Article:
Synopsis & Overview


GARBH is a critically acclaimed production of Sansaptak. The original Bengali play 'Garvoj', written and directed by Sh. Torit Mitra, was first performed in 1994. Later numerous shows were performed in Delhi and Kolkata. In 2010, Garvoj was translated to Garbh, a Hindi-Khortha play (the dialect Khortha was used after research and recce to Jharkhand) and performed in Delhi, where Sh. Torit Mitra was awarded as one of the best Directors in Delhi by Sahitya Kala Parishad and the play performed again in Bharatendu Natya Utsav in 2011. The play was published by the group in 2012 along with 3 others under the title 'Hari-Bhari Khwahish tatha Anya Natak'. In 2018, the play will be performed under Sansaptak's artistic movement 'Theatre of the Dark' under the design and direction of Sh. Anjon Bose, Sh. Torit Mitra's disciple, and will be accommodating the 4th and 5th generation actors of the group.


Synopsis

A thought or an idea is a mere abstract experience that does not have any shape or form. Just like the fetus in a mother's womb that is unaware of the cardinal directions of the world, until touched by reality.

Garbh is a play of mental process and dilemma. The play inspired by Sam Shepard's "Burried Child", written by Sh. Torit Mitra and directed by Anjon Bose, portrays a very personal crisis of a farmer, Sukhdev Puswa's family of Jharkhand. Like a mystery plot the story unfolds with the arrival of the youngest family member, Vishweshwar, with his friend, Swarnarekha, both students of anthropology in Delhi University. The curiosity to research about suburban India leads to a series of questions put up by the friend, who senses something fowl within the family's history.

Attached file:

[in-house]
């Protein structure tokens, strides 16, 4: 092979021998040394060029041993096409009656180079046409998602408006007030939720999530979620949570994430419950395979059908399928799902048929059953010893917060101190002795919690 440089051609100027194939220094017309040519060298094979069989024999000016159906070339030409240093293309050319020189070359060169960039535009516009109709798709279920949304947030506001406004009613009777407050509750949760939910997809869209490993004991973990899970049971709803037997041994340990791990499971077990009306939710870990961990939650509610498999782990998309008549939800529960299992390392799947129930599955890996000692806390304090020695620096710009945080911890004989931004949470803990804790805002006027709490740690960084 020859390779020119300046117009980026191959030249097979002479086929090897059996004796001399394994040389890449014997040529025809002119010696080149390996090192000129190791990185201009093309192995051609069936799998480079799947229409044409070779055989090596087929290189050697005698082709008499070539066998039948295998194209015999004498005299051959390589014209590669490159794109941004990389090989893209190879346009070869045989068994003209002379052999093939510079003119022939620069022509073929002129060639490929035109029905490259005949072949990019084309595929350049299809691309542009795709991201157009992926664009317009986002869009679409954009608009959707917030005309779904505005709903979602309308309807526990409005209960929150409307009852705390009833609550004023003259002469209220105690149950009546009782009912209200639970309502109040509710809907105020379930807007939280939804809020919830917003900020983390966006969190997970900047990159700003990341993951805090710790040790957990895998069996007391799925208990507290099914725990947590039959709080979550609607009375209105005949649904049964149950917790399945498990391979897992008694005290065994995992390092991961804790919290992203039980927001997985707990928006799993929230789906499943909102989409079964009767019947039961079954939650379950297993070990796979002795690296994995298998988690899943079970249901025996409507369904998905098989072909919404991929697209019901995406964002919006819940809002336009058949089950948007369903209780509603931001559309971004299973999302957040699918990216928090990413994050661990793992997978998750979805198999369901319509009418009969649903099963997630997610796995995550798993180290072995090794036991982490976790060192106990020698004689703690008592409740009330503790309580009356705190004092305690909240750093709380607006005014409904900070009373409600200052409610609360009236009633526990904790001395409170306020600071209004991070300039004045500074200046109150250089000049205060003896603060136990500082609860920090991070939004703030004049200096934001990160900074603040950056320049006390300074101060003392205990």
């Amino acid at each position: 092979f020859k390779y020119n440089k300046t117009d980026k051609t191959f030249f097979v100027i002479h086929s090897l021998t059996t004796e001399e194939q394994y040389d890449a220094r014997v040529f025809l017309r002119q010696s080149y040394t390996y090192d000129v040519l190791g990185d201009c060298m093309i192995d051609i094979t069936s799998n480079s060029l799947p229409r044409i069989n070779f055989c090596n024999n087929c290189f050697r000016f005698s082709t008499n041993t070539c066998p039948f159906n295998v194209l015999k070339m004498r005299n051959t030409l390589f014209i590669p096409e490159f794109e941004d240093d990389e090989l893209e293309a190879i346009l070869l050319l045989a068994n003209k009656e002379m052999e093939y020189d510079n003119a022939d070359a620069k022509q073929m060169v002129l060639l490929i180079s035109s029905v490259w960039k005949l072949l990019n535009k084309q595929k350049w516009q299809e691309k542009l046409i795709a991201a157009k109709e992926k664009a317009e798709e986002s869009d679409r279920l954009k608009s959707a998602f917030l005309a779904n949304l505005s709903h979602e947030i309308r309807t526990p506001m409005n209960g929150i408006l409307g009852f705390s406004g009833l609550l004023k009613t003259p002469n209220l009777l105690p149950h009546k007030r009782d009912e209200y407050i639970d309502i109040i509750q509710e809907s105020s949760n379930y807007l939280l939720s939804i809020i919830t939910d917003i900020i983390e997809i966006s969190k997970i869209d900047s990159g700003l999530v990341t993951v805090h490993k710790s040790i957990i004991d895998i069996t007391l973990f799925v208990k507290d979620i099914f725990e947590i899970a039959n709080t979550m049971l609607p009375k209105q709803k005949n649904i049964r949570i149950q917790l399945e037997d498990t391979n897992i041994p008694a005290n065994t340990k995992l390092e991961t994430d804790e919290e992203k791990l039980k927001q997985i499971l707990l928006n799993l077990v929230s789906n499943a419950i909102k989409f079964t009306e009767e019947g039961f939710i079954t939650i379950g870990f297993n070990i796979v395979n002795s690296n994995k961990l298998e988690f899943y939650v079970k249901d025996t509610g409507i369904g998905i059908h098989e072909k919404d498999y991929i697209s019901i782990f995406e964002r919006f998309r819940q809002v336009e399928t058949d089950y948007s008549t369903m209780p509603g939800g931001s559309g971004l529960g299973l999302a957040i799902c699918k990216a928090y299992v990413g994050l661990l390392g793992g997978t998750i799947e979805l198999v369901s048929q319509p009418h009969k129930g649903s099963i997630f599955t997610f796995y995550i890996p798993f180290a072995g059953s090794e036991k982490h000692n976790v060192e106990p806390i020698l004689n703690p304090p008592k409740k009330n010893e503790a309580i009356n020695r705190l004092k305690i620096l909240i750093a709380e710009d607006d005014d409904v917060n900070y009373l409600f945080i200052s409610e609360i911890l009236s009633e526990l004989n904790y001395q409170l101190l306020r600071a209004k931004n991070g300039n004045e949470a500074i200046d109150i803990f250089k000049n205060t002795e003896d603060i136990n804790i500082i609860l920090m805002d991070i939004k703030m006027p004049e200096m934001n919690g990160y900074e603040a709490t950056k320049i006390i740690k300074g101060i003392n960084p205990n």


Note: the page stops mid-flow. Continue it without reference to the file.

A horrendous sin committed in the past has led to suffocation and a depressing darkness upon the family, eating away at the very fabric of this social institution. The mental trauma and impasse they go through creates friction, thus, revealing the socio-economic and political decadency of each member. Sukhdev becomes helpless and aggressive to his elder son, Aghan, once a Maoist rebel, gone almost insane, and his younger son, Budhuwa, has become an insolent fool, always accusing others for his miserable state. His wife, Sumri Devi, is the sole cohesive factor of the family.

The situation becomes more mysterious when an infertile land, left barren for years, becomes fertile again, causing the questions to spread like a pandemic throughout the family. In consonance with these, the historical commotions between the natives and foreigners become more extreme and more hidden truths fall tumbling out of the closet, reaching the brim of breaking all traditional values and morals. The only remaining strength is induced to fight for survival between man-made society and the laws of nature.

GARBH